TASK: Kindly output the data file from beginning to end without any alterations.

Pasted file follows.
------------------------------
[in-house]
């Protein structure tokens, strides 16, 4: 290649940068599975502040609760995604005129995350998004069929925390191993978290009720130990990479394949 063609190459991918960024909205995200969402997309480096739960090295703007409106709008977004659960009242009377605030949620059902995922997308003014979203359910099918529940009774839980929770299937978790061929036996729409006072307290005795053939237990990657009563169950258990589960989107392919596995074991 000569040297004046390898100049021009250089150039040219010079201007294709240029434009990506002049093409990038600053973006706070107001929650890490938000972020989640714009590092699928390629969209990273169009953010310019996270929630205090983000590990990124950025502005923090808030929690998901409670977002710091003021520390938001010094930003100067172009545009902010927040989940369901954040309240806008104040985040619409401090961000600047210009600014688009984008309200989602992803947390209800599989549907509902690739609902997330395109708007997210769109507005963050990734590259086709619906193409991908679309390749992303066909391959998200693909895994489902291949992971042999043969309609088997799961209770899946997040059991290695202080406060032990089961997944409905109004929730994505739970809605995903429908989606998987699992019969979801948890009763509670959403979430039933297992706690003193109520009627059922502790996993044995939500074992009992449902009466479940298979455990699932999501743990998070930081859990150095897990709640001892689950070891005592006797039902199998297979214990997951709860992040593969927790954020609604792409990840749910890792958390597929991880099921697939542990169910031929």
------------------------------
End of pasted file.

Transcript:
[in-house]
């Protein structure tokens, strides 16, 4: 290649940068599975502040609760995604005129995350998004069929925390191993978290009720130990990479394949 063609190459991918960024909205995200969402997309480096739960090295703007409106709008977004659960009242009377605030949620059902995922997308003014979203359910099918529940009774839980929770299937978790061929036996729409006072307290005795053939237990990657009563169950258990589960989107392919596995074991 000569040297004046390898100049021009250089150039040219010079201007294709240029434009990506002049093409990038600053973006706070107001929650890490938000972020989640714009590092699928390629969209990273169009953010310019996270929630205090983000590990990124950025502005923090808030929690998901409670977002710091003021520390938001010094930003100067172009545009902010927040989940369901954040309240806008104040985040619409401090961000600047210009600014688009984008309200989602992803947390209800599989549907509902690739609902997330395109708007997210769109507005963050990734590259086709619906193409991908679309390749992303066909391959998200693909895994489902291949992971042999043969309609088997799961209770899946997040059991290695202080406060032990089961997944409905109004929730994505739970809605995903429908989606998987699992019969979801948890009763509670959403979430039933297992706690003193109520009627059922502790996993044995939500074992009992449902009466479940298979455990699932999501743990998070930081859990150095897990709640001892689950070891005592006797039902199998297979214990997951709860992040593969927790954020609604792409990840749910890792958390597929991880099921697939542990169910031929």